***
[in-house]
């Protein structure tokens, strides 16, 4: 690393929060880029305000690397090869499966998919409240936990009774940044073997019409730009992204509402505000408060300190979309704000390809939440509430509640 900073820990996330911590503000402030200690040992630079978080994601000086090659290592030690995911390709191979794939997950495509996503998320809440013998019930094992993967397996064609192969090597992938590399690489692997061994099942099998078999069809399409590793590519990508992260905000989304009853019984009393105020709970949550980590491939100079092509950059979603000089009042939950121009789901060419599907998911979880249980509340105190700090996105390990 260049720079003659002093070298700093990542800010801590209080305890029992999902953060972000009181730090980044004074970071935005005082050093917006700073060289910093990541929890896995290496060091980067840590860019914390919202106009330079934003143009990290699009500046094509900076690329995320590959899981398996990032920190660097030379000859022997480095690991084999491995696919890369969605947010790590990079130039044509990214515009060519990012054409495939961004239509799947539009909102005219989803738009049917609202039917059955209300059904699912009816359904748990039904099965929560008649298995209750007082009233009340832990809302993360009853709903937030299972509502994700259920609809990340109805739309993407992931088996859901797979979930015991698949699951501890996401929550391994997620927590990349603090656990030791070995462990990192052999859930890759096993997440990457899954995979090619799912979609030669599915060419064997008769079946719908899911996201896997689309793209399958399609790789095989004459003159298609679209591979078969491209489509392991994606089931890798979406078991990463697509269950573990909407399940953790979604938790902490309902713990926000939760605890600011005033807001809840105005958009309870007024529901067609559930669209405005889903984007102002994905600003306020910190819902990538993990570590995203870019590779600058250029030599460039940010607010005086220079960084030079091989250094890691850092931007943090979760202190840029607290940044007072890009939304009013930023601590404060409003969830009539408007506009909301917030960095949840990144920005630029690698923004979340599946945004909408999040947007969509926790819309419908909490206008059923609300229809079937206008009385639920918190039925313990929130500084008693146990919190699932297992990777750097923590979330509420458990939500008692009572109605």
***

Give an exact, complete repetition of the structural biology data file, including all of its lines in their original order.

[in-house]
């Protein structure tokens, strides 16, 4: 690393929060880029305000690397090869499966998919409240936990009774940044073997019409730009992204509402505000408060300190979309704000390809939440509430509640 900073820990996330911590503000402030200690040992630079978080994601000086090659290592030690995911390709191979794939997950495509996503998320809440013998019930094992993967397996064609192969090597992938590399690489692997061994099942099998078999069809399409590793590519990508992260905000989304009853019984009393105020709970949550980590491939100079092509950059979603000089009042939950121009789901060419599907998911979880249980509340105190700090996105390990 260049720079003659002093070298700093990542800010801590209080305890029992999902953060972000009181730090980044004074970071935005005082050093917006700073060289910093990541929890896995290496060091980067840590860019914390919202106009330079934003143009990290699009500046094509900076690329995320590959899981398996990032920190660097030379000859022997480095690991084999491995696919890369969605947010790590990079130039044509990214515009060519990012054409495939961004239509799947539009909102005219989803738009049917609202039917059955209300059904699912009816359904748990039904099965929560008649298995209750007082009233009340832990809302993360009853709903937030299972509502994700259920609809990340109805739309993407992931088996859901797979979930015991698949699951501890996401929550391994997620927590990349603090656990030791070995462990990192052999859930890759096993997440990457899954995979090619799912979609030669599915060419064997008769079946719908899911996201896997689309793209399958399609790789095989004459003159298609679209591979078969491209489509392991994606089931890798979406078991990463697509269950573990909407399940953790979604938790902490309902713990926000939760605890600011005033807001809840105005958009309870007024529901067609559930669209405005889903984007102002994905600003306020910190819902990538993990570590995203870019590779600058250029030599460039940010607010005086220079960084030079091989250094890691850092931007943090979760202190840029607290940044007072890009939304009013930023601590404060409003969830009539408007506009909301917030960095949840990144920005630029690698923004979340599946945004909408999040947007969509926790819309419908909490206008059923609300229809079937206008009385639920918190039925313990929130500084008693146990919190699932297992990777750097923590979330509420458990939500008692009572109605």